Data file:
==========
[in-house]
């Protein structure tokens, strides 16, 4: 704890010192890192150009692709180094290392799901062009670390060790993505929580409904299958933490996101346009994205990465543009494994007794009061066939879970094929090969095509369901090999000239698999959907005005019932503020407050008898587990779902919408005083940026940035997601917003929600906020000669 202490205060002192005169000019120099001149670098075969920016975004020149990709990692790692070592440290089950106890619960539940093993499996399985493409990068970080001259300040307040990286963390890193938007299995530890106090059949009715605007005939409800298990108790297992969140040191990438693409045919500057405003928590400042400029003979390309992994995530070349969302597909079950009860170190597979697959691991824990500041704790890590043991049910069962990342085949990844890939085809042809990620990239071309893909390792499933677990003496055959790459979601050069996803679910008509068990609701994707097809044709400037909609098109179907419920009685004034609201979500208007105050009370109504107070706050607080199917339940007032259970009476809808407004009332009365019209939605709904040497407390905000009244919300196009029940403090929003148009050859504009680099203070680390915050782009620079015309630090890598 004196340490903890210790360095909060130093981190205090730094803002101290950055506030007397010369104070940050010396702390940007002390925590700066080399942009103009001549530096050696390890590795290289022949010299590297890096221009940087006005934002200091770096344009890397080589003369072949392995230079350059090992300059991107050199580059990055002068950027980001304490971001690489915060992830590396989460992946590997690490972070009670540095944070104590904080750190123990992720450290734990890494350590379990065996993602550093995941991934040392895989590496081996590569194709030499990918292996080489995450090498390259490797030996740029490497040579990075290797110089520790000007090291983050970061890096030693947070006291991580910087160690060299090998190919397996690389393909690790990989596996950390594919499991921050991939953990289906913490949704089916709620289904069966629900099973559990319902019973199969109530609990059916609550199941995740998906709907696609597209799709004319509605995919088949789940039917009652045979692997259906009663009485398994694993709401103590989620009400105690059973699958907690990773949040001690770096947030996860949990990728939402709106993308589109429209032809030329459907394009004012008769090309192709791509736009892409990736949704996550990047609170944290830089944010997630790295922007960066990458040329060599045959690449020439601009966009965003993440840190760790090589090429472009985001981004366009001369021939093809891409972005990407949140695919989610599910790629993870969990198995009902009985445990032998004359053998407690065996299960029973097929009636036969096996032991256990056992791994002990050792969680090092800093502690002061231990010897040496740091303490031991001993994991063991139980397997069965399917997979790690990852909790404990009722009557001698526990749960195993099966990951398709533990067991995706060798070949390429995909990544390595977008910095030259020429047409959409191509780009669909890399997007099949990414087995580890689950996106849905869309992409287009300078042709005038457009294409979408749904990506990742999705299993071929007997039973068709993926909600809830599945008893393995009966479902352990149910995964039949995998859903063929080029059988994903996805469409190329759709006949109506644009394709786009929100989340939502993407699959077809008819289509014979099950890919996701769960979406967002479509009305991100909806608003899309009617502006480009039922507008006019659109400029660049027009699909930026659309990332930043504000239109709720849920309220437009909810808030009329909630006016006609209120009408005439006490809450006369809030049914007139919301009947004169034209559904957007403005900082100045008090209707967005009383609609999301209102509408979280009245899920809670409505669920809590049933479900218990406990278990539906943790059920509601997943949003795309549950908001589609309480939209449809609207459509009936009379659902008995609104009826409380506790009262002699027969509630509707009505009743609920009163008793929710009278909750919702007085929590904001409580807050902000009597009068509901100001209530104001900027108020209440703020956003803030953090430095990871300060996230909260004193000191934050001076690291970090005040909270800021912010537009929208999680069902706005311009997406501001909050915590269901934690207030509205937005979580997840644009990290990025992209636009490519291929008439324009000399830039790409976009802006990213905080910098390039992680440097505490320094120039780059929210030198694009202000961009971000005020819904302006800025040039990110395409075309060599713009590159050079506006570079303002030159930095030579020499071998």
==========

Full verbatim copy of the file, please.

[in-house]
């Protein structure tokens, strides 16, 4: 704890010192890192150009692709180094290392799901062009670390060790993505929580409904299958933490996101346009994205990465543009494994007794009061066939879970094929090969095509369901090999000239698999959907005005019932503020407050008898587990779902919408005083940026940035997601917003929600906020000669 202490205060002192005169000019120099001149670098075969920016975004020149990709990692790692070592440290089950106890619960539940093993499996399985493409990068970080001259300040307040990286963390890193938007299995530890106090059949009715605007005939409800298990108790297992969140040191990438693409045919500057405003928590400042400029003979390309992994995530070349969302597909079950009860170190597979697959691991824990500041704790890590043991049910069962990342085949990844890939085809042809990620990239071309893909390792499933677990003496055959790459979601050069996803679910008509068990609701994707097809044709400037909609098109179907419920009685004034609201979500208007105050009370109504107070706050607080199917339940007032259970009476809808407004009332009365019209939605709904040497407390905000009244919300196009029940403090929003148009050859504009680099203070680390915050782009620079015309630090890598 004196340490903890210790360095909060130093981190205090730094803002101290950055506030007397010369104070940050010396702390940007002390925590700066080399942009103009001549530096050696390890590795290289022949010299590297890096221009940087006005934002200091770096344009890397080589003369072949392995230079350059090992300059991107050199580059990055002068950027980001304490971001690489915060992830590396989460992946590997690490972070009670540095944070104590904080750190123990992720450290734990890494350590379990065996993602550093995941991934040392895989590496081996590569194709030499990918292996080489995450090498390259490797030996740029490497040579990075290797110089520790000007090291983050970061890096030693947070006291991580910087160690060299090998190919397996690389393909690790990989596996950390594919499991921050991939953990289906913490949704089916709620289904069966629900099973559990319902019973199969109530609990059916609550199941995740998906709907696609597209799709004319509605995919088949789940039917009652045979692997259906009663009485398994694993709401103590989620009400105690059973699958907690990773949040001690770096947030996860949990990728939402709106993308589109429209032809030329459907394009004012008769090309192709791509736009892409990736949704996550990047609170944290830089944010997630790295922007960066990458040329060599045959690449020439601009966009965003993440840190760790090589090429472009985001981004366009001369021939093809891409972005990407949140695919989610599910790629993870969990198995009902009985445990032998004359053998407690065996299960029973097929009636036969096996032991256990056992791994002990050792969680090092800093502690002061231990010897040496740091303490031991001993994991063991139980397997069965399917997979790690990852909790404990009722009557001698526990749960195993099966990951398709533990067991995706060798070949390429995909990544390595977008910095030259020429047409959409191509780009669909890399997007099949990414087995580890689950996106849905869309992409287009300078042709005038457009294409979408749904990506990742999705299993071929007997039973068709993926909600809830599945008893393995009966479902352990149910995964039949995998859903063929080029059988994903996805469409190329759709006949109506644009394709786009929100989340939502993407699959077809008819289509014979099950890919996701769960979406967002479509009305991100909806608003899309009617502006480009039922507008006019659109400029660049027009699909930026659309990332930043504000239109709720849920309220437009909810808030009329909630006016006609209120009408005439006490809450006369809030049914007139919301009947004169034209559904957007403005900082100045008090209707967005009383609609999301209102509408979280009245899920809670409505669920809590049933479900218990406990278990539906943790059920509601997943949003795309549950908001589609309480939209449809609207459509009936009379659902008995609104009826409380506790009262002699027969509630509707009505009743609920009163008793929710009278909750919702007085929590904001409580807050902000009597009068509901100001209530104001900027108020209440703020956003803030953090430095990871300060996230909260004193000191934050001076690291970090005040909270800021912010537009929208999680069902706005311009997406501001909050915590269901934690207030509205937005979580997840644009990290990025992209636009490519291929008439324009000399830039790409976009802006990213905080910098390039992680440097505490320094120039780059929210030198694009202000961009971000005020819904302006800025040039990110395409075309060599713009590159050079506006570079303002030159930095030579020499071998």